Dejesus v. HF Management Services, LLC

Filing 18

ORDER granting 10 Motion to Dismiss for Failure to State a Claim. Ordered by Judge Edward R. Korman on 10/23/2012. (Davies, Jamison)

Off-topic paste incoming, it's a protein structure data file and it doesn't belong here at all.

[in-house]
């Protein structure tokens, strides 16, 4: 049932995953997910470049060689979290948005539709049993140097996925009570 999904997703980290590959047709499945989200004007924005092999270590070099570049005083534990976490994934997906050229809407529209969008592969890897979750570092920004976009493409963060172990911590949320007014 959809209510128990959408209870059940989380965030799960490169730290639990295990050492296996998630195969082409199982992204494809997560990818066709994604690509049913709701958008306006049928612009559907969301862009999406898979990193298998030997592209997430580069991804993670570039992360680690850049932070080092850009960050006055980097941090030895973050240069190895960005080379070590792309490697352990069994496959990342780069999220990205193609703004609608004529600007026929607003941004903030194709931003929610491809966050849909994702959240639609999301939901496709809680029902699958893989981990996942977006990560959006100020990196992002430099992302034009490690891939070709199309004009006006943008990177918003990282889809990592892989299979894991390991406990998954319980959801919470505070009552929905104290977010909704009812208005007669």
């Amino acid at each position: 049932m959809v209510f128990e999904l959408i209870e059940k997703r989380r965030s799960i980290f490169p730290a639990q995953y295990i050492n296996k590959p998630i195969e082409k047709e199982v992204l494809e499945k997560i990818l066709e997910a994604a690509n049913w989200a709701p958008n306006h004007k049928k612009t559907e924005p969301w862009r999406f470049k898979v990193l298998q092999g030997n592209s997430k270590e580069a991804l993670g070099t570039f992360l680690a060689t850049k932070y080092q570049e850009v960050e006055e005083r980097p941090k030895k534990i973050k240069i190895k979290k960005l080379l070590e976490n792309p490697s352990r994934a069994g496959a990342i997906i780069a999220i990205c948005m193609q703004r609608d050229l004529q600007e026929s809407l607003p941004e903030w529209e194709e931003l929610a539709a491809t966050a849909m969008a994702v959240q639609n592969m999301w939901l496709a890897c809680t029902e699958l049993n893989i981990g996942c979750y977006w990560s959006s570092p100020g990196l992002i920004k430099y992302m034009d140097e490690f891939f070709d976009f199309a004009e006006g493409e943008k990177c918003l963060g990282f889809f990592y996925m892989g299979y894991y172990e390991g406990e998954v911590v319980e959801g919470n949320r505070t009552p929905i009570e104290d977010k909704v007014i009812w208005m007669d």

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UNITED STATES DISTRICT COURT NOT FOR PUBLICATION EASTERN DISTRICT OF NEW YORK ------------------------------------------------------------ X RAMONA DEJESUS, : : Plaintiff, : : MEMORANDUM & ORDER - against : : HF MANAGEMENT SERVICES, LLC A/K/A : 1:12-CV-1298 (ERK)(RML) HEALTHFIRST : : Defendant. : ------------------------------------------------------------ X KORMAN, J.: On March 15, 2012, plaintiff Ramona Dejesus filed the instant action against HF Management Services LLC a/k/a Healthfirst alleging four causes of action: (1) failure to pay overtime under the Fair Labor Standards Act (“FLSA”); (2) failure to pay overtime under the New York Labor Law (“NYLL”); (3) nonpayment of wages due under the NYLL; and (4) breach of contract. The defendant filed a motion to dismiss for failure to state a claim on May 7, 2012. Plaintiff filed her response on May 29, and the defendant filed a reply on June 6. FACTS Plaintiff is a Queens County resident and the defendant is a corporation organized under New York law. Compl. ¶¶ 8-9. Until her termination, plaintiff provided “support and administrative services to Health First Insurance and promote[d] to the public, insurance programs offered by Health First.” Compl. ¶ 18. She was employed as a promoter and recruiter for Health First’s insurance programs for “about three years” ending on or about August 31, 2011. Compl. ¶ 20. Plaintiff does not mention her exact title, but, according to defendant, her title was “Medicare Marketing Representative.” Def. Mot. to Dismiss at 5. 1 Plaintiff was paid sales commissions for each person she recruited to enroll in Health First’s insurance programs, as well as non-commission wages. Compl. ¶ 21. Plaintiff alleges that she was not paid for commissions earned and owed to her at the time her employment ended and that she worked in excess of forty hours per week “[t]hroughout her employment with defendant” in “some or all weeks,” without receiving payment at one and a half times her hourly rate. Compl. ¶ 23-24. Plaintiff also alleges that defendant “breached the employment agreement/contract” between her and defendant by failing to pay the wages due, though she does not attach a copy of the purported contract between the parties or describe its material terms. Compl. ¶ 39. The bare-bones complaint devotes only a few paragraphs to outlining the relevant facts, and many of those paragraphs are, in fact, legal conclusions. As such, it is in some places difficult to make out what exactly plaintiff is alleging and the complaint lacks the context necessary to understand her employment circumstances. STANDARD OF REVIEW In reviewing a motion to dismiss under Fed. R. Civ. P. 12(b)(6), “[t]he court accepts all well-pleaded allegations in the complaint as true, drawing all reasonable inferences in the plaintiff’s favor.” Operating Local 649 Annuity Trust Fund v. Smith Barney Fund Mgmt. LLC, 595 F.3d 86, 91 (2d Cir. 2010). “Threadbare recitals of the elements of a cause of action, supported by mere conclusory statements, do not suffice.” Ashcroft v. Iqbal, 556 U.S. 662, 678 (2009). DISCUSSION To properly state a claim under the FLSA, the plaintiff must allege that: (1) she was an employee eligible for overtime pay; and (2) that she actually worked overtime without proper compensation. See DeSilva v. North Shore-Long Island Jewish Health Sys., Inc., 770 F. Supp. 2 2d 497, 507 (E.D.N.Y. 2011); Zhong v. August August Corp., 498 F. Supp. 2d 625, 628 (S.D.N.Y. 2007). Both the FLSA and the NYLL require “‘more than vague legal conclusion to survive a [Rule] 12(b)(6) motion.’” James v. Countrywide Fin. Corp., 849 F. Supp. 2d 296, 321 (E.D.N.Y. 2012) (quoting Nakahata v. New York-Presbyterian Healthcare Sys., 2011 WL 321186, at *4 (S.D.N.Y. Jan. 28, 2011)). “At a minimum, [the complaint] must set forth the approximate number of unpaid overtime hours allegedly worked.” Id. (citations and quotations omitted); see also Wolman v. Catholic Health Sys. of Long Island, Inc., 853 F. Supp. 2d 290, 304 (E.D.N.Y. 2012) (“To survive a motion to dismiss, the [Complaint] must also approximate the number of overtime hours worked per week in excess of forty for which the [] Plaintiffs did not receive overtime pay.”). The plaintiff should also set forth the “applicable rate of pay and the amount of . . . overtime wages due.” Zhong, 498 F.Supp.2d at 629. Taking the complaint on its face, plaintiff fails to set forth the precise position she held, any approximation of the number of unpaid overtime hours worked, her rate of pay, or any approximation of the amount of wages due. While it is true that plaintiffs are “not required to state every single instance of overtime worked or to state the exact amount of pay which they are owed,” DeSilva, 770 F. Supp 2d at 509, plaintiff’s sole allegation is that she worked more than forty hours per week and was denied overtime compensation in “some or all weeks” for the time that she worked for Healthfirst. See id. (dismissing FLSA claim where plaintiffs merely alleged they “regularly” worked more than forty hours per week). She also gives only a very vague description of her duties as a “promoter” for Healthfirst. As such, the complaint lacks the minimal allegations necessary to state a claim for unpaid overtime under the FLSA. Nevertheless, plaintiff’s claims will be dismissed without prejudice and she will be allowed to replead to correct the complaint’s defects. While plaintiff is outside the time limit to amend the pleadings as a matter of right, see Fed. R. Civ. P. 15(a)(1)(B), the Second Circuit 3 “strongly favors liberal grant of an opportunity to replead after dismissal of a complaint under Rule 12(b)(6).” Porat v. Lincoln Towers Cmty. Ass’n, 464 F.3d 274, 276 (2d Cir. 2006). Nothing in the complaint or the papers suggests that there is no possibility that a valid claim could be stated, given more factual detail and contextual information. Moreover, there is no prejudice to defendant if plaintiff is allowed to replead. The parties devote substantial time to a discussion of whether plaintiff was properly categorized as exempt from the FLSA overtime requirements due to the “outside sales exemption,” which exempts from employees employed “in the capacity of an outside salesman.” 29 U.S.C. § 213(a)(1). If so, the claim would fail as a matter of law and amendment would be futile. However, the question cannot be resolved absent a much more detailed pleading or a motion for summary judgment. A claim of exemption under the FLSA is an affirmative defense, on which the employer bears the burden of proof. See Schwind v. EW & Associates, Inc., 357 F. Supp. 2d 691, 697 (S.D.N.Y. 2005) (citing Arnold v. Ben Kanowsky, Inc., 361 U.S. 388, 392 (1960); Wright v. Aargo Sec. Services, Inc., 2001 WL 91705, at *2 (S.D.N.Y. Feb. 2, 2001)). In general, affirmative defenses are not properly available on a motion to dismiss for failure to state a claim, unless the “the defense appears on the face of the complaint.” Pani v. Empire Blue Cross Blue Shield, 152 F.3d 67, 74 (2d Cir. 1998). To take advantage of the FLSA’s exemptions, the employer must offer proof of the “actual duties” of the employee, not just her job description, title, or the general duties of similarly situated employees. Khan v. IBI Armored Services, Inc., 474 F. Supp. 2d 448, 456 (E.D.N.Y. 2007). As such, the claim of exemption is likely to be heavily fact-intensive and inappropriate for resolution at the motion to dismiss stage. The complaint does not detail plaintiff’s actual duties in a thorough enough manner such that the “defense appears on the face of the complaint.” Pani, 152 F.3d at 74. Though she does allege that she was paid a commission 4 on sales, it is not apparent from the face of the complaint that the exemption is applicable because it is not clear where the sales took place or how much of her role involved making outside sales, among other issues. In attempt to circumvent this limitation, defendant argues that plaintiff is bound by the allegations contained in the complaint in another case, Alburquerque v. Healthfirst, Inc., Civ. No. 11-2634 (FB) (E.D.N.Y.), which contained more detailed descriptions of the duties of employees in her position. See Def. Br. at 5, 9. Defendant relies on 380544 Canada, Inc. v. Aspen Tech., Inc., 544 F. Supp. 2d 199 (S.D.N.Y. 2008), to argue that the complaint necessarily incorporates by reference the Alburquerque complaint and, therefore, that its factual allegations are attributable to plaintiff in the instant case. 380544 Canada is distinguishable, however. In that case, the earlier complaint was “quoted extensively in the Complaint and [was] undisputably incorporated by reference.” 380544 Canada, Inc., 544 F. Supp. 2d at 213-14 (S.D.N.Y. 2008). The district judge in that case also found it important that the allegations in the complaint were directly contradicted by the prior complaint, which necessarily raised the issue of which set of allegations controlled. See id. at 215. Here, in contrast, the sole reference to any other Healthfirst employee is in paragraph twenty-six of the Complaint, where plaintiff alleges that the defendant has a “common policy” of not paying overtime to “a class of over a hundred other current and former employees who are similarly situated” to plaintiff. Compl. ¶ 26. Plaintiff does not quote or otherwise cite to the earlier Albuquerque complaint, and, indeed, disclaims any knowledge of it prior to defendant raising it as an issue. Pl. Br. at 6. This is a far cry from 380544 Canada, and the Albuquerque complaint is certainly not quoted or relied upon so extensively as to be “undisputably incorporated by reference” as it was in that case. Moreover, the allegations that defendant wishes to import from the prior case do not directly contradict anything in the complaint. Thus, 5 the rationale of preventing a party from advancing contradictory positions does not apply here. Consequently, plaintiff’s status as an exempt “outside salesperson” cannot be resolved as a matter of law at this stage. CONCLUSION Defendant’s motion to dismiss the FLSA claim is granted without prejudice and with leave to replead within 30 days. Under these circumstances, I decline jurisdiction over the remaining state law claims at this juncture. See, e.g., Klein & Co. Futures, Inc. v. Bd. of Trade, 464 F.3d 255, 262 (2d Cir. 2006) (“It is well settled that where . . . the federal claims are eliminated in the early stages of litigation, courts should generally decline to exercise pendent jurisdiction over remaining state law claims.”). SO ORDERED. Brooklyn, New York October 23, 2012 Edward R. Korman Edward R. Korman Senior United States District Judge 6